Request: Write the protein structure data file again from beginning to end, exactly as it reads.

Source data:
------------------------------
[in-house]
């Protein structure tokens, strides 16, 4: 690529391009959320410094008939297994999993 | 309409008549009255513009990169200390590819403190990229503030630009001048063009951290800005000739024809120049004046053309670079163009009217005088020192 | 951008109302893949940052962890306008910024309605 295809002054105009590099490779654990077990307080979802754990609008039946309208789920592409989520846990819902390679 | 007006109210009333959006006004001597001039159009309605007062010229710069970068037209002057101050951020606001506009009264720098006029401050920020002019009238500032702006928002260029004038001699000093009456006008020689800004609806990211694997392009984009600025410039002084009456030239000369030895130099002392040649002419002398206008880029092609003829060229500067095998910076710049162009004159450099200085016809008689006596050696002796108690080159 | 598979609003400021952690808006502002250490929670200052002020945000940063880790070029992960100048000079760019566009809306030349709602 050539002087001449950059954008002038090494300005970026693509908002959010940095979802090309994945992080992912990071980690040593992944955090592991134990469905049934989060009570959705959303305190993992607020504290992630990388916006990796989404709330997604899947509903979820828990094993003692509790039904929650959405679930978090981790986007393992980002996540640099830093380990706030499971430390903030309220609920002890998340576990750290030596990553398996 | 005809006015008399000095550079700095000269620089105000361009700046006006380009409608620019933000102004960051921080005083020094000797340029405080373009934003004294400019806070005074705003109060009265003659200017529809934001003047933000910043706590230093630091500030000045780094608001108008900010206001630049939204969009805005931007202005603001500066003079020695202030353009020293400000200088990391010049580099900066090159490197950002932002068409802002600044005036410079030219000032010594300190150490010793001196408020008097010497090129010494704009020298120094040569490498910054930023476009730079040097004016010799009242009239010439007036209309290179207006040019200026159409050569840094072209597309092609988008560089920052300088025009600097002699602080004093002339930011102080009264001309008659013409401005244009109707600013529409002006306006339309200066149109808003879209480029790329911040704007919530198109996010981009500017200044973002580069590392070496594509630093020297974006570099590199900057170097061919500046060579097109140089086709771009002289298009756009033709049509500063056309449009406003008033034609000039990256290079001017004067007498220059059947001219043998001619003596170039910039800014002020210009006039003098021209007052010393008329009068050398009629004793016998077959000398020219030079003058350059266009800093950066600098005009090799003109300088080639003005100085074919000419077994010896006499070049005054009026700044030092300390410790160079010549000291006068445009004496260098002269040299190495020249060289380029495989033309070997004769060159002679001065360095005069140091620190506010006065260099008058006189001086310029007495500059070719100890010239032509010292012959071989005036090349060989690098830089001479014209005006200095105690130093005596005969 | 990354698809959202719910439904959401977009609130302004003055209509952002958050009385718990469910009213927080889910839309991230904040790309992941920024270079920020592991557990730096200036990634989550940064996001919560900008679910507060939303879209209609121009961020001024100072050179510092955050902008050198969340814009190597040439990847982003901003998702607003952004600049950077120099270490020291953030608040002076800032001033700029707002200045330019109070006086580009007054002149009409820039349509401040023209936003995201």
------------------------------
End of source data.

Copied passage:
[in-house]
């Protein structure tokens, strides 16, 4: 690529391009959320410094008939297994999993 | 309409008549009255513009990169200390590819403190990229503030630009001048063009951290800005000739024809120049004046053309670079163009009217005088020192 | 951008109302893949940052962890306008910024309605 295809002054105009590099490779654990077990307080979802754990609008039946309208789920592409989520846990819902390679 | 007006109210009333959006006004001597001039159009309605007062010229710069970068037209002057101050951020606001506009009264720098006029401050920020002019009238500032702006928002260029004038001699000093009456006008020689800004609806990211694997392009984009600025410039002084009456030239000369030895130099002392040649002419002398206008880029092609003829060229500067095998910076710049162009004159450099200085016809008689006596050696002796108690080159 | 598979609003400021952690808006502002250490929670200052002020945000940063880790070029992960100048000079760019566009809306030349709602 050539002087001449950059954008002038090494300005970026693509908002959010940095979802090309994945992080992912990071980690040593992944955090592991134990469905049934989060009570959705959303305190993992607020504290992630990388916006990796989404709330997604899947509903979820828990094993003692509790039904929650959405679930978090981790986007393992980002996540640099830093380990706030499971430390903030309220609920002890998340576990750290030596990553398996 | 005809006015008399000095550079700095000269620089105000361009700046006006380009409608620019933000102004960051921080005083020094000797340029405080373009934003004294400019806070005074705003109060009265003659200017529809934001003047933000910043706590230093630091500030000045780094608001108008900010206001630049939204969009805005931007202005603001500066003079020695202030353009020293400000200088990391010049580099900066090159490197950002932002068409802002600044005036410079030219000032010594300190150490010793001196408020008097010497090129010494704009020298120094040569490498910054930023476009730079040097004016010799009242009239010439007036209309290179207006040019200026159409050569840094072209597309092609988008560089920052300088025009600097002699602080004093002339930011102080009264001309008659013409401005244009109707600013529409002006306006339309200066149109808003879209480029790329911040704007919530198109996010981009500017200044973002580069590392070496594509630093020297974006570099590199900057170097061919500046060579097109140089086709771009002289298009756009033709049509500063056309449009406003008033034609000039990256290079001017004067007498220059059947001219043998001619003596170039910039800014002020210009006039003098021209007052010393008329009068050398009629004793016998077959000398020219030079003058350059266009800093950066600098005009090799003109300088080639003005100085074919000419077994010896006499070049005054009026700044030092300390410790160079010549000291006068445009004496260098002269040299190495020249060289380029495989033309070997004769060159002679001065360095005069140091620190506010006065260099008058006189001086310029007495500059070719100890010239032509010292012959071989005036090349060989690098830089001479014209005006200095105690130093005596005969 | 990354698809959202719910439904959401977009609130302004003055209509952002958050009385718990469910009213927080889910839309991230904040790309992941920024270079920020592991557990730096200036990634989550940064996001919560900008679910507060939303879209209609121009961020001024100072050179510092955050902008050198969340814009190597040439990847982003901003998702607003952004600049950077120099270490020291953030608040002076800032001033700029707002200045330019109070006086580009007054002149009409820039349509401040023209936003995201």